Optimal Workflow for Composite

Performant solutions come with mainstreamed processes. Here is a good one for composite quality control!

#

Linear scanning is the appropriate Non-Destructive Testing (NDT) method for inspecting composite materials. A robust plan limits errors and confirms quality monitoring.

Among the main benefits of developing and following a good workflow, there is a more efficient process that saves time and a sequential order that minimise the potential errors of manipulation at different stages. 

For ultrasonic linear scanning evaluation, a good workflow includes 3 simple steps:

  1. Scan
  2. Record
  3. Report

1. Scan the part

The scan step refers to the acoustic parameters that have to be considered for the composite material. For ultrasonic NDT, the A-Scan is the basis of the acquisition and data set. The quality of it means everything as the data crossing the gate in the A-scan is directly used to generate the 2D C-scan inspection mapping. Quality comes from the linear array probe itself and the recording system (next section).

For a good scan, the linear array probe delay line and frequency have to match the composite material thickness requirements and acoustic properties. On the other hand, innovative design can help to speed-up the scan process. As an example, the Sonatest WheelProbe2 integrates all in one:

  • the linear array probe;
  • the delay line (water column);
  • the coupling layer (patented rubber tire);
  • the encoder.

This handful solution delivers similar performances as an immersion system - but portable! - and can rapidly scan large surfaces evenly and efficiently.

During the scan, another advantageous practice is to include an overlap between C-scan strips to forgive alignment errors. Indeed, these can be overcome during the reporting process (last section) by precisely adjusting the position of each strip. However, this can also be minimised using laser guidance directly mounted on the probe; this is especially useful when scanning large part like an aircraft fuselage for instance.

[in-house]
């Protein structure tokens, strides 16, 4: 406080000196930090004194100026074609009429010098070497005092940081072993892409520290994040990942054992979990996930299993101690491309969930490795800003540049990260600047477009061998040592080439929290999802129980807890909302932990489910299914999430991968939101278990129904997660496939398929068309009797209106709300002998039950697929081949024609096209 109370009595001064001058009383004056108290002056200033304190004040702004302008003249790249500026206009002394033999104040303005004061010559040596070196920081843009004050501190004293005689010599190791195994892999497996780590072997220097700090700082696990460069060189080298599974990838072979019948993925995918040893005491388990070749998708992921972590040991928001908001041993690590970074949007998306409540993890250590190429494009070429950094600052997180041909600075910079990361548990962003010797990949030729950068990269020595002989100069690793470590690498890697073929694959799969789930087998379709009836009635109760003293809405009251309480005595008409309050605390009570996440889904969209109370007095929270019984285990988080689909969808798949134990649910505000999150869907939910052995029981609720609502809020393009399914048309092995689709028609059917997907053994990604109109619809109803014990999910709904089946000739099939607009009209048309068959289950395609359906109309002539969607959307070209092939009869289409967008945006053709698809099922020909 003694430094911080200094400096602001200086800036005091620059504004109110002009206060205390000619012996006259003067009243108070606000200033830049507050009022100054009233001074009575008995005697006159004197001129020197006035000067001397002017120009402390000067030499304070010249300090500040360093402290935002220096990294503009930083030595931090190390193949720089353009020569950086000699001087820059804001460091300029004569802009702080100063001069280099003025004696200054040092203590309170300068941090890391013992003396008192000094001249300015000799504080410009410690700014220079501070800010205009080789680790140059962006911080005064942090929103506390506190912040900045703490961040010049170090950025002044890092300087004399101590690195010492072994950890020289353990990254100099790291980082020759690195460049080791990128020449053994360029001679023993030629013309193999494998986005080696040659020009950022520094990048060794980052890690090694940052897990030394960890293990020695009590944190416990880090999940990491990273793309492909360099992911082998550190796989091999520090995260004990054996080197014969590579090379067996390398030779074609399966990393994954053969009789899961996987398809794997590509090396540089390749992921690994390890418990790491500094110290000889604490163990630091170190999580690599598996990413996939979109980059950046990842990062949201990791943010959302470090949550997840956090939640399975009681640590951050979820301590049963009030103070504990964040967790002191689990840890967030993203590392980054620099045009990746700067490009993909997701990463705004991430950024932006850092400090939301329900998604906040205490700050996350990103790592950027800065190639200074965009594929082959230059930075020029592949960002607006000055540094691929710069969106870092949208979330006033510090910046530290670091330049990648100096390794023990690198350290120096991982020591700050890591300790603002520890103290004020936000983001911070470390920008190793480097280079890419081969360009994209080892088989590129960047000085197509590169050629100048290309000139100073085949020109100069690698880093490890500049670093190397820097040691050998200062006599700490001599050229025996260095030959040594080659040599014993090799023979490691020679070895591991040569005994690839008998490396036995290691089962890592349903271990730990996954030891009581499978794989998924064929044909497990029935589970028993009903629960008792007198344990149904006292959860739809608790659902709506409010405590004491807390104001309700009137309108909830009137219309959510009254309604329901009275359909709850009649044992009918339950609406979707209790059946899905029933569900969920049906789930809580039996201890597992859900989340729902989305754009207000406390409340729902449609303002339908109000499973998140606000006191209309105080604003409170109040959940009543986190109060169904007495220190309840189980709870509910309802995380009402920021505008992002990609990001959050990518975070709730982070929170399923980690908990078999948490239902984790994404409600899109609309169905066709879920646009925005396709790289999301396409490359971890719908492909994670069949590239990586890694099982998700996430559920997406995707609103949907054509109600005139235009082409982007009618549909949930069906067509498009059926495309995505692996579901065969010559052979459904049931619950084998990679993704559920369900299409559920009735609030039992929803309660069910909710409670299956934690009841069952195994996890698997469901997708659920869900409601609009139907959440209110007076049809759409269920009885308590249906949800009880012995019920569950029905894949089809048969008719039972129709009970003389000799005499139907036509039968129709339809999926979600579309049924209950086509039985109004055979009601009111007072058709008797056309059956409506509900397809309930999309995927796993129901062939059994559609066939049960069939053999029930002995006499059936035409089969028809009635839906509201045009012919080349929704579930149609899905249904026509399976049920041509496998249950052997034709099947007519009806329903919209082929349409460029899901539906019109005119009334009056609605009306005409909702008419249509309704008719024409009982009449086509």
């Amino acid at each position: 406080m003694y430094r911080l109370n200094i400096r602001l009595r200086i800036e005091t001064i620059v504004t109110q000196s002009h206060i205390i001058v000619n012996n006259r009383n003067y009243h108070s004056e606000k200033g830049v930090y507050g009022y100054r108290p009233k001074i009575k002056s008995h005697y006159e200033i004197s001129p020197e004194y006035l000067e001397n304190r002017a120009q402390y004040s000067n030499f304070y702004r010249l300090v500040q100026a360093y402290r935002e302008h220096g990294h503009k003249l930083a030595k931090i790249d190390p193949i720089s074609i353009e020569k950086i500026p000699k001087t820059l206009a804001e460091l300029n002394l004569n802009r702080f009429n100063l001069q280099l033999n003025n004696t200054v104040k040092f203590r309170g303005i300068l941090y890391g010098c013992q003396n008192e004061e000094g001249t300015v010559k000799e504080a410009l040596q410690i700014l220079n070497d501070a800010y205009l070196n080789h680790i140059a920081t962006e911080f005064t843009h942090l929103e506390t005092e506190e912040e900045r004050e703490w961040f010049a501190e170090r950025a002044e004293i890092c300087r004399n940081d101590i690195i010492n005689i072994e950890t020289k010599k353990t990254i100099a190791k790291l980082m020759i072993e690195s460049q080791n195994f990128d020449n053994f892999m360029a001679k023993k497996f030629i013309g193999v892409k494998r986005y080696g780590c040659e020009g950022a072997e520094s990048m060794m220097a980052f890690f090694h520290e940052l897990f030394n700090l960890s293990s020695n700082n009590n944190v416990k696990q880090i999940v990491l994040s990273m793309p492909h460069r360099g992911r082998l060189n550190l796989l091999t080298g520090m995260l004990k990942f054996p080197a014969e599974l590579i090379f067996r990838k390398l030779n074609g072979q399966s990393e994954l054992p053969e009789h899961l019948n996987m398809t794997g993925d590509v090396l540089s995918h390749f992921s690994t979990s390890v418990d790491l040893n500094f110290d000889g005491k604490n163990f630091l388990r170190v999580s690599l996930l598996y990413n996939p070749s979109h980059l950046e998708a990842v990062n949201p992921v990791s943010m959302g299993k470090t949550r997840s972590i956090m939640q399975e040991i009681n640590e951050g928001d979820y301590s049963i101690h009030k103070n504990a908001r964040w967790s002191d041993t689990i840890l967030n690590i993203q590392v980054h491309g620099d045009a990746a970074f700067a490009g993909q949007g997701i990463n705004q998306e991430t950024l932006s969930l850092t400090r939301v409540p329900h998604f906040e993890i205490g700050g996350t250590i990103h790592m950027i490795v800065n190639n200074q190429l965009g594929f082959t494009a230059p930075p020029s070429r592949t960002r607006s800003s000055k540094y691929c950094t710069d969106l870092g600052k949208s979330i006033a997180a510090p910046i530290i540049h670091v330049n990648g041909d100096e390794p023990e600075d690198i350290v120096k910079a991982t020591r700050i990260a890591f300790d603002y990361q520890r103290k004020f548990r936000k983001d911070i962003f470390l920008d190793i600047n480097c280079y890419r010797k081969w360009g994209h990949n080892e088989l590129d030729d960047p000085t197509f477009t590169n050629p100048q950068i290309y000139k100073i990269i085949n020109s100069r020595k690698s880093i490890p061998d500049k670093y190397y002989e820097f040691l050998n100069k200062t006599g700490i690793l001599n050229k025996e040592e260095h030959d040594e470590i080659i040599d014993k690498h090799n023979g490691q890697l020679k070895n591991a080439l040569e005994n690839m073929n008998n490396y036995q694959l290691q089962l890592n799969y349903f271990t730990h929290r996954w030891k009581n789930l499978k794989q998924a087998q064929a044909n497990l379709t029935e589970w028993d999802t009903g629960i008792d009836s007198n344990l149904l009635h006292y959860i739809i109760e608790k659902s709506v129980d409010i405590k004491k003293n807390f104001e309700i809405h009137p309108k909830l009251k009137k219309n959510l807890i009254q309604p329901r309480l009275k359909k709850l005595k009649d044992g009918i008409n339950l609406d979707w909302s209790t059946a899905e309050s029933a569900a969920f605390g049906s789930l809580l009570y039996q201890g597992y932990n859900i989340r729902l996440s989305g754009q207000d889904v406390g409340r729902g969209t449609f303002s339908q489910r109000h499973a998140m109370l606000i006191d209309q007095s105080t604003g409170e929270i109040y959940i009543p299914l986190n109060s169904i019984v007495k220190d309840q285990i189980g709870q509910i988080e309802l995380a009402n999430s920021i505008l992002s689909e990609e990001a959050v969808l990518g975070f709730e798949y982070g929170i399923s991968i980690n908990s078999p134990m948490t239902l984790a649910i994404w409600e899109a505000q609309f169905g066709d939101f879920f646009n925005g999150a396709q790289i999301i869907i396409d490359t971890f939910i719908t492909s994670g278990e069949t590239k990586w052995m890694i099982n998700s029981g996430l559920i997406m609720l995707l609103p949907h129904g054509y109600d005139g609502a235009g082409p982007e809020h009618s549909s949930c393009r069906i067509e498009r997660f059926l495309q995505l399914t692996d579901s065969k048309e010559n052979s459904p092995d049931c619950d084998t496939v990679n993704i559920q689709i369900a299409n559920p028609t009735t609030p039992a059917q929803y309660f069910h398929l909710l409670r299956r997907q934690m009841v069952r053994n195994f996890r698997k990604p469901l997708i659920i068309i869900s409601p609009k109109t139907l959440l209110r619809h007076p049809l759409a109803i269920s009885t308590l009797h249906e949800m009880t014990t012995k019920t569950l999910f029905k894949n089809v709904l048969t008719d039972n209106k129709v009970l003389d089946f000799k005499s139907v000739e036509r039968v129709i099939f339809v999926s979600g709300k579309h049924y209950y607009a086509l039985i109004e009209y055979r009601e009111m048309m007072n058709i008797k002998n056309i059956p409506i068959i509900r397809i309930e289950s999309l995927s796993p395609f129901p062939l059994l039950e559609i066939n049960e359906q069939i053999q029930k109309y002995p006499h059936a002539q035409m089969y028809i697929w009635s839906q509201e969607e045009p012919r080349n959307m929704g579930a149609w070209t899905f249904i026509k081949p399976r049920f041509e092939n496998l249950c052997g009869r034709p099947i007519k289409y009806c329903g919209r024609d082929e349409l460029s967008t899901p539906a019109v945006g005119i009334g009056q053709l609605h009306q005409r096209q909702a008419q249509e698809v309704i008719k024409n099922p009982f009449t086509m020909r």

2. Record the information

When recording inspection data, the acquisition instrument quality has to meet the material properties, and its user interface must be optimised to the needs of the technician. In the composite industry, the ultrasonic linear scanning technology is key. A device that is purely designed to manage L-scan, like the Sonatest RSflite, combines both performances of the solution with the simplicity of operation. Moreover, the training time and cost can be reduced as most of the Phased Array concepts (like beam steering) are not applicable to L-scan, which also greatly facilitates the calibration process.

Sonatest RSflite optimal linear scanning solution.png

3. Report

At a glance, a report sums up the inspection made. It must be clear, concise and visual. For ultrasonic NDT of composite materials, the C-scan mapping is the best way to meet these requirements. The objective in the C-scan analysis step is to assemble the scan stripes from different sections and create a meaningful image for analysis and reporting.

When reviewing a C-scan mapping, some strips of data may need to be precisely re-gated, boosted (add some gain) or re-aligned to match the part geometry. Taking into account the number of strips a large part can generate, software solution like the Sonatest UTmap helps the user to facilitate this last but important reporting step. Other features like automatic defect measurement tools also help to improve defect sizing precision in a reliable and repeatability manner

 

In conclusion, the combination of the three steps detailed above reduces the entire inspection process from acquisition to submit a final report. An optimised workflow also opens the doors for improved quality and production throughput.

 

Useful references: